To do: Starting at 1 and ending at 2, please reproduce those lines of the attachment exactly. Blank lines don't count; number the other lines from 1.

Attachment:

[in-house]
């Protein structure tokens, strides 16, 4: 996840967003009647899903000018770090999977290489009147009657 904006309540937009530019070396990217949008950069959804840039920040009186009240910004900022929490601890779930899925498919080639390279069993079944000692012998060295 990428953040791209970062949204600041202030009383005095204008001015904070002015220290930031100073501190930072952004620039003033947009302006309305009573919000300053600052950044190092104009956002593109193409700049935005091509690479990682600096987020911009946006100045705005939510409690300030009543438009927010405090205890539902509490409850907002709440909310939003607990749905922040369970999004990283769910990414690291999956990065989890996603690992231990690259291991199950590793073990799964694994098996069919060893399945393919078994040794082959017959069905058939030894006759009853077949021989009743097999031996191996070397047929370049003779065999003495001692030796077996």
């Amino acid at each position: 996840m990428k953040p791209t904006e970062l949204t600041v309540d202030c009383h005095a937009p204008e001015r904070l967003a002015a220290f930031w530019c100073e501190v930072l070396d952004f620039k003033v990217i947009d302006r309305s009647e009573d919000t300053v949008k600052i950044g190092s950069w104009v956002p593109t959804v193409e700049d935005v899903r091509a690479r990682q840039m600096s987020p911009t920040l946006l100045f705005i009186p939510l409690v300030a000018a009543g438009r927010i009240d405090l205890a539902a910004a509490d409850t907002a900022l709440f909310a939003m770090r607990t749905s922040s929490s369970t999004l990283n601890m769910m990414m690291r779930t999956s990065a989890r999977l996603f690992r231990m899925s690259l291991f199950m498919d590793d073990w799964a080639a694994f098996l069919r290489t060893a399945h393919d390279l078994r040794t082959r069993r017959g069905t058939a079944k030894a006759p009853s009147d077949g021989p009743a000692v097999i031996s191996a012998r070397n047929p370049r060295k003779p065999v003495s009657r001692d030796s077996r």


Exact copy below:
[in-house]
């Protein structure tokens, strides 16, 4: 996840967003009647899903000018770090999977290489009147009657 904006309540937009530019070396990217949008950069959804840039920040009186009240910004900022929490601890779930899925498919080639390279069993079944000692012998060295 990428953040791209970062949204600041202030009383005095204008001015904070002015220290930031100073501190930072952004620039003033947009302006309305009573919000300053600052950044190092104009956002593109193409700049935005091509690479990682600096987020911009946006100045705005939510409690300030009543438009927010405090205890539902509490409850907002709440909310939003607990749905922040369970999004990283769910990414690291999956990065989890996603690992231990690259291991199950590793073990799964694994098996069919060893399945393919078994040794082959017959069905058939030894006759009853077949021989009743097999031996191996070397047929370049003779065999003495001692030796077996």